Everyone processes grief differently. Some drink. Some smoke. Some buy beauty products and make kale salads. If you’re Ryan Murphy, disappointed and saddened by the 2016 presidential election that saw Donald Trump rise to power over Hillary Clinton, you cope the only way you know how: by making television. At its beginning, AHS: Cult takes a real grab bag of current news events and mushes them into a convoluted mess of a show that can’t get its head straight about whether or not its satire or stone-faced social commentary.

In the first episode, all we see from the premiere of AHS: Cult is a lot of exposition. Kai (Evan Peters) plays a blue-haired, MAGA-loving Trump supporter who preaches fear as an ersatz purge for society’s ills— a hard reset. Ally (Sarah Paulson), a sensitive, liberal snowflake who refers to the 44th President as “Barack,” watches the results from her bougie home that she shares with her wife, Ivy, screaming and sobbing as if her own child had died. A fun twist about Ally’s character that should not be glossed over, but is so ludicrous in context that I laughed out loud: a resident of Michigan, her vote was a protest vote, for Jill Stein.

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The malaise that fell over various parts of the country post-election is amped up for Ally—Trump’s victory means that her old phobias, which she’d previously learned to manage, are now rising to the surface. Trump’s win was essentially a huge trigger for her and now she sees clowns everywhere—in the grocery store, having sex in the produce section and chasing her through the aisles on a razor scooter as she menaces her visions by brandishing a bottle of rose in her defense. There’s no one there to hear her cries—just a Trump supporter who pulls out a MAGA hat and puts it on his head to make sure anyone still watching is really, really getting the picture.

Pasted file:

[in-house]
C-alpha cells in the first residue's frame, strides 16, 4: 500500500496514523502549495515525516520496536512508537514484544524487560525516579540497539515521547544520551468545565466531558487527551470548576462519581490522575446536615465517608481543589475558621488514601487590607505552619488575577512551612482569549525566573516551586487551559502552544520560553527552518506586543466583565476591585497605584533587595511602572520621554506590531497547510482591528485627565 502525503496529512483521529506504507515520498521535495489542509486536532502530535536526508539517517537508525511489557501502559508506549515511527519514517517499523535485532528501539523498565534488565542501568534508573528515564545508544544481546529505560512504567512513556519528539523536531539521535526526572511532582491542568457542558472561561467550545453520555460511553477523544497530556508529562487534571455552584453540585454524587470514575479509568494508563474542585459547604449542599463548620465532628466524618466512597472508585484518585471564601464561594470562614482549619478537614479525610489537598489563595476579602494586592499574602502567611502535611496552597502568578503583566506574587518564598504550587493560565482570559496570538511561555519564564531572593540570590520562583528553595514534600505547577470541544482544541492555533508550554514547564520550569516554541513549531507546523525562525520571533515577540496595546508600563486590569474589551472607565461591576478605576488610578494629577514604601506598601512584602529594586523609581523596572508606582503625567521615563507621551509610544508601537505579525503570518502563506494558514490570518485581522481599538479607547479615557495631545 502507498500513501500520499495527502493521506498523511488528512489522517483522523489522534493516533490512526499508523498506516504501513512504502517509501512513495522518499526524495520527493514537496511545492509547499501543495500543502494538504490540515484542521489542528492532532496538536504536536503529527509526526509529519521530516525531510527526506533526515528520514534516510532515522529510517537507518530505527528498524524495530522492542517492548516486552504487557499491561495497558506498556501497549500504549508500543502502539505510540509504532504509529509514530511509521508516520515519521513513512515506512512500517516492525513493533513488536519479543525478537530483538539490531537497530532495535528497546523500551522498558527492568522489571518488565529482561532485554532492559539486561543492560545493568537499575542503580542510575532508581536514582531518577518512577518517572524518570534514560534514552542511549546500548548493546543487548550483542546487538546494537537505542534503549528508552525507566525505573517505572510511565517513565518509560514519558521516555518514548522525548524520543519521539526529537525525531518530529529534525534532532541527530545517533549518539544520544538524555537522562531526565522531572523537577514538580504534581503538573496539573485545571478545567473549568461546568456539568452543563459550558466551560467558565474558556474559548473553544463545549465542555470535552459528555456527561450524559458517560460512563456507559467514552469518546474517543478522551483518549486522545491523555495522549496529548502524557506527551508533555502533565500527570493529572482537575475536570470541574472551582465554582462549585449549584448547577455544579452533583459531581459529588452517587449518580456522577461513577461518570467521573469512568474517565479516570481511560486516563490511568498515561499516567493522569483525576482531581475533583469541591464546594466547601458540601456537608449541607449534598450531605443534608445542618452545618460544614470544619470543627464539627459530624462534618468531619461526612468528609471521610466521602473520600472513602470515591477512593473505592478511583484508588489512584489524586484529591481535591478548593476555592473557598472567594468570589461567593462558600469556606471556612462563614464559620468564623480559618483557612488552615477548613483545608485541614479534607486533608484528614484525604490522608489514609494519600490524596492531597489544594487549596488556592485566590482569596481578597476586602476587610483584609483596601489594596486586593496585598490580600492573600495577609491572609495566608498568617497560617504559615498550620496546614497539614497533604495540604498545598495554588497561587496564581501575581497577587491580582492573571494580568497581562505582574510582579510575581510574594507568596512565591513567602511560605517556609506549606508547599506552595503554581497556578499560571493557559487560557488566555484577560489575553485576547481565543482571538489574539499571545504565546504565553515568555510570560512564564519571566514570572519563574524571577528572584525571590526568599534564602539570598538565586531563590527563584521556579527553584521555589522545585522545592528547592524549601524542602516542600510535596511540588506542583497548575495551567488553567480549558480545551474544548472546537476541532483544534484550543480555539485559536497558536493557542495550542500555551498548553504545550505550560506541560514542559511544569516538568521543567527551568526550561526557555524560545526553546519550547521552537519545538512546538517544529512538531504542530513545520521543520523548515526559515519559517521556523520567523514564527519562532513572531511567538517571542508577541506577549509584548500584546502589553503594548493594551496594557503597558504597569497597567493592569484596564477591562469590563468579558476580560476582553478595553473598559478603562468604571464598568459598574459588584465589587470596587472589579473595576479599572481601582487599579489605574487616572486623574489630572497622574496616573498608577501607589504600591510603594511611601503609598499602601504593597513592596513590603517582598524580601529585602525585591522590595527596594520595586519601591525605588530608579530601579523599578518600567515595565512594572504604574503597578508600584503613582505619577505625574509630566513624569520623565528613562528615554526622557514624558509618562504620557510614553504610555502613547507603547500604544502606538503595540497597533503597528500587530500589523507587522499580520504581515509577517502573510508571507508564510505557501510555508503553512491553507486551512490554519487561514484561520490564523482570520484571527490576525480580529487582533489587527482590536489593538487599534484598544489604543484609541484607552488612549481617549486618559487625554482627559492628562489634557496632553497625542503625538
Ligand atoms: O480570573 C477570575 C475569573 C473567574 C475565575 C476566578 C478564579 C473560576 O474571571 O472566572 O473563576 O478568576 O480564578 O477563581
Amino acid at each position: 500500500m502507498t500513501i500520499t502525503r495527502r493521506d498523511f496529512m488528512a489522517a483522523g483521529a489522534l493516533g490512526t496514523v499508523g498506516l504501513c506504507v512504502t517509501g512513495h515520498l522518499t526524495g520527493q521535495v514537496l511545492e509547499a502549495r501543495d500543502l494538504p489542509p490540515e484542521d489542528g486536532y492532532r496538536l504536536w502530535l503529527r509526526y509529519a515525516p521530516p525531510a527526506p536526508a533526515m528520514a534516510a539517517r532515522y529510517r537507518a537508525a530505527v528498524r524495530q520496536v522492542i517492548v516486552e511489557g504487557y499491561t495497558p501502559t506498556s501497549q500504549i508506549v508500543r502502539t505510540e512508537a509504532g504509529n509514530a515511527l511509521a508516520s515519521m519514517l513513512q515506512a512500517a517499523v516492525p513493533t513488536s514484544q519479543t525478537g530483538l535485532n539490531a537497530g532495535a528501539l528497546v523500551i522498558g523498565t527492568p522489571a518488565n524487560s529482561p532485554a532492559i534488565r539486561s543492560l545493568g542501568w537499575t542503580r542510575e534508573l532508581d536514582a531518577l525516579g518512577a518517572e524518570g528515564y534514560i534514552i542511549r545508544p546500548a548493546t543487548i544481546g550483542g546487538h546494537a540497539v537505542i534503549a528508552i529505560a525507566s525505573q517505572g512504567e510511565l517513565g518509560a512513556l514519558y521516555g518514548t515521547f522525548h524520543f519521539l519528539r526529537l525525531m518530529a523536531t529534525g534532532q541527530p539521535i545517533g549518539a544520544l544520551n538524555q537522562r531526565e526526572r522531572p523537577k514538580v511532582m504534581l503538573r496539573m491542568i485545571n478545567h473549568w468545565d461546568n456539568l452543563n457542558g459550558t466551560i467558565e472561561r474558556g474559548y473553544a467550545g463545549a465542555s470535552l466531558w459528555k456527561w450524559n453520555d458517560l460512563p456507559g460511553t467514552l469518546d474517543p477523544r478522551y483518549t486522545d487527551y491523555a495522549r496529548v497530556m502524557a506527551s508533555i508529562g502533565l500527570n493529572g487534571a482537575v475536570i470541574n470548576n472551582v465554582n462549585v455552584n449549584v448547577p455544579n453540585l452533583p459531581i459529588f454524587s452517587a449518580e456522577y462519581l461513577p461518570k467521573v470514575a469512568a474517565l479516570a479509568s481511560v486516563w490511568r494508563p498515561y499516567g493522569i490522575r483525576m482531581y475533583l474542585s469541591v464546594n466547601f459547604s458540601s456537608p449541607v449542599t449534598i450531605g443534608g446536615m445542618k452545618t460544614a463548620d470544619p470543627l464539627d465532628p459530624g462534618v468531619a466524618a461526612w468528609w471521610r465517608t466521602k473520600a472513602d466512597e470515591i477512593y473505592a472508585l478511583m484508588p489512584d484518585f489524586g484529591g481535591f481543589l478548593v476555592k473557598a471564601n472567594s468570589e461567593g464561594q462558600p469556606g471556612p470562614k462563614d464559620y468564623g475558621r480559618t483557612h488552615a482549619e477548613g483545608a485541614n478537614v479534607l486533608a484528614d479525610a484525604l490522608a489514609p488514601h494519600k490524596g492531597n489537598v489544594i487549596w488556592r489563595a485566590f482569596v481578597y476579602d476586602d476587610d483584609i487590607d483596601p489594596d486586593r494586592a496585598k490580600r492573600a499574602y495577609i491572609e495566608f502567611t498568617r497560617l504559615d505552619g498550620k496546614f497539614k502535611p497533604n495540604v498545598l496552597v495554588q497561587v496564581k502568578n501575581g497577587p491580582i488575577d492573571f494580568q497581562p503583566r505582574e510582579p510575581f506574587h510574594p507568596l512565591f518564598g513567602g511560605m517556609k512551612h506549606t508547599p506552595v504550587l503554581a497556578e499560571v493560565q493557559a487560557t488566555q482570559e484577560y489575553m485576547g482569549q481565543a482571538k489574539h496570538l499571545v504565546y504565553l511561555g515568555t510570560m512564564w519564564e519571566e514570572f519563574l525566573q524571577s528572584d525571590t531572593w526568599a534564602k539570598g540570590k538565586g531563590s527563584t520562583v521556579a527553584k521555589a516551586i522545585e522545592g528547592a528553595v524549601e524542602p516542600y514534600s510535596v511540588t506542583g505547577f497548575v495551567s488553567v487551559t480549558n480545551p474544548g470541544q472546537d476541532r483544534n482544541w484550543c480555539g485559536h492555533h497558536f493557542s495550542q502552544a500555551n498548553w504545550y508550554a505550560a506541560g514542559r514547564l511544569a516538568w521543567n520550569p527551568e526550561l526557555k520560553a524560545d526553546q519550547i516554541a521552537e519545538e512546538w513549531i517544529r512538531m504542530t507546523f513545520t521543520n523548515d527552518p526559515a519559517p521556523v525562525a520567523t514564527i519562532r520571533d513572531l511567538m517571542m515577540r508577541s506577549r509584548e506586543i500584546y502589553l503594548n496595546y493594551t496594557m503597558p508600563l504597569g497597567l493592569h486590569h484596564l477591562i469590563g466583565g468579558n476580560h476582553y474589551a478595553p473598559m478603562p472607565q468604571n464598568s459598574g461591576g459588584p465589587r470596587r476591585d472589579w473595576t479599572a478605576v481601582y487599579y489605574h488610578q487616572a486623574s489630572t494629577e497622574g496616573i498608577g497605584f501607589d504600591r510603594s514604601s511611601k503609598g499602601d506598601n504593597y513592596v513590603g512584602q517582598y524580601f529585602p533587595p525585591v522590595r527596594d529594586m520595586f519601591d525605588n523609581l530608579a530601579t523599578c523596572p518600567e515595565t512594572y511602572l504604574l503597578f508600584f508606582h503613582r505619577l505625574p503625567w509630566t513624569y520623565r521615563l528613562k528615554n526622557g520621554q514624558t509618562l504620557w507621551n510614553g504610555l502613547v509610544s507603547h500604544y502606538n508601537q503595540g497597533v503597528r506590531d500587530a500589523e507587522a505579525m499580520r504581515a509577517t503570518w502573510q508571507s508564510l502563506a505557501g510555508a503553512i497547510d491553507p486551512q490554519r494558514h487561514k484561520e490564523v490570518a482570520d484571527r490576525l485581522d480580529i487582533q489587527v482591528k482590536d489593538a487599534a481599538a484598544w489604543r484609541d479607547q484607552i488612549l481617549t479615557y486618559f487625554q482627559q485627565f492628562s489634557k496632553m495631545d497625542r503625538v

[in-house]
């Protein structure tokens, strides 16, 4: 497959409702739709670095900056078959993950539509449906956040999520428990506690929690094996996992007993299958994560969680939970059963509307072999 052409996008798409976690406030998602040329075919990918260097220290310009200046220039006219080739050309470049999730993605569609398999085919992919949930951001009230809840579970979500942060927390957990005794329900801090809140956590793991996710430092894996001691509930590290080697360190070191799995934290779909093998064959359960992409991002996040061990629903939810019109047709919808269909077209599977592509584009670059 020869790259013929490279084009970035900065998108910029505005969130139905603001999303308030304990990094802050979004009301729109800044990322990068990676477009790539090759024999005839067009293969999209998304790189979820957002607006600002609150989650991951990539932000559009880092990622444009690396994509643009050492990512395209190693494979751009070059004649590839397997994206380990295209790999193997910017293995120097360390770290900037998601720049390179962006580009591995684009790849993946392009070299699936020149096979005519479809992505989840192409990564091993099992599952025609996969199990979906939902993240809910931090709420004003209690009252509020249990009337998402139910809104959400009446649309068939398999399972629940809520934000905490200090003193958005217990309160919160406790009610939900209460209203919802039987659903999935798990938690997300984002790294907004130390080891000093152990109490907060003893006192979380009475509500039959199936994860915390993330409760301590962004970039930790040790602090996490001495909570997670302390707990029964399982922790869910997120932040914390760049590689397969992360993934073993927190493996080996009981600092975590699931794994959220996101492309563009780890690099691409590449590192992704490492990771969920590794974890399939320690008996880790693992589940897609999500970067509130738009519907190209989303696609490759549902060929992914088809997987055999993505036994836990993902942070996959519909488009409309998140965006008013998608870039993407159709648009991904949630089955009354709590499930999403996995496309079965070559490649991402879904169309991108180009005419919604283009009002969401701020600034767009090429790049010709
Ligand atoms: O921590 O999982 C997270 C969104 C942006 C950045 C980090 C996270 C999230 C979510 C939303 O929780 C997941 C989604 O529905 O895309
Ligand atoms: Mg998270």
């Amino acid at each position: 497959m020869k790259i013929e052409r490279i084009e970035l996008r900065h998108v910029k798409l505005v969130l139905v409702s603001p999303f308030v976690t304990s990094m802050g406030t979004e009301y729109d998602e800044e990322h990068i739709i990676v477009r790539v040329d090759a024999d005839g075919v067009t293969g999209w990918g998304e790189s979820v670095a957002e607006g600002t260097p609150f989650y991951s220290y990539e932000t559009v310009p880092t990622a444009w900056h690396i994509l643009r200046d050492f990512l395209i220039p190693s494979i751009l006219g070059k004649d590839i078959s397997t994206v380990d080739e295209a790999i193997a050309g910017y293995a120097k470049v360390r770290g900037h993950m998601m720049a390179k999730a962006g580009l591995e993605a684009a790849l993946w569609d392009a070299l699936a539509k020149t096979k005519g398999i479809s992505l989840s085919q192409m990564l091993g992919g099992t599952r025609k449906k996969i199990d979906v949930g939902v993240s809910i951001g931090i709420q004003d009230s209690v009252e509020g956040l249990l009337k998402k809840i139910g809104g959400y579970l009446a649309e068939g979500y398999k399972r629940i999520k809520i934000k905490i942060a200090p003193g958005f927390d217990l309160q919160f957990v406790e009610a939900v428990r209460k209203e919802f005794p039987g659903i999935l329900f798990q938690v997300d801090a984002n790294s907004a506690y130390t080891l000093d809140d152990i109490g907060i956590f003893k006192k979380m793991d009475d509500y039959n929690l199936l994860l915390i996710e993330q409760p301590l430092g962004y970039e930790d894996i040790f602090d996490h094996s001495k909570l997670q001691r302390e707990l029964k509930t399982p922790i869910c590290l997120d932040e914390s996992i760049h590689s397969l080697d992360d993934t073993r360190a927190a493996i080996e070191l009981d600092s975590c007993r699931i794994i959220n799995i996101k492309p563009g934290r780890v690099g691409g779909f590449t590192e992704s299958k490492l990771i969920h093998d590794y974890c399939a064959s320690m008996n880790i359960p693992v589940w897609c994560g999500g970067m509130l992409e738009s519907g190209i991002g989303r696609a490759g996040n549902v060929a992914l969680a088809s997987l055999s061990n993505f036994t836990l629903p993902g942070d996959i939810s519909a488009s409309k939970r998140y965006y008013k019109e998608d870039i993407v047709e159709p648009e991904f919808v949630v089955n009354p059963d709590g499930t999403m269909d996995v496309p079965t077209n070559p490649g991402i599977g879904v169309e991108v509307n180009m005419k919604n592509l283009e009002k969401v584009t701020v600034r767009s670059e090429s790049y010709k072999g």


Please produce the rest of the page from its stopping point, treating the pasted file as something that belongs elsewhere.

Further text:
Of course, the clowns that terrorize Ally are visions... or are they? The answer to that is obvious. Imagining an anthology series at Murphy’s deft hands that explores the psychological breakdown of a woman like Paulson’s Ally—exceedingly comfortable in life but willing to assume the role of the victim—sounds exhausting but ultimately much more interesting. Instead, Cult feels a teensy bit lazy, as if he ran out of ideas. The election is not ready to be fictionalized yet; the horror of Trump’s win was immediate for some, but for many others who are not represented in Murphy’s world, the horror continues unabated.

Consider the most egregious scene of the pilot: Kai shows up drunk and slurring and sings “La Cucuracha” to a group of Latino day laborers. He pisses into a condom, ties it off and lobs it at the men in an attempt to antagonize them—which works, and they beat him up as an iPhone camera films the incident from the wings, James O’Keefe-style. Putting aside the unlikelihood that undocumented workers would risk exposure by physically assaulting a white man who dissed them, it’s especially absurd that they would do so in the months following the election, which was won partly on Trump’s insistent screeching about the wall and making racist statements about Mexicans. This scene, and many others in the pilot, were almost comical in how absolutely wrongheaded and ill-conceived they are.

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The first episode of AHS: Cult was a hamfisted attempt at making serious television, but was laughable in the way a bad SNL skit is. Besides, it’s extremely difficult, if not impossible, to effectively fictionalize current events when those events are still happening all around you, changing minute by minute. Despite this disappointing start, though, I’ll keep watching; Murphy’s work is nothing if not addictive, even when it’s schlock.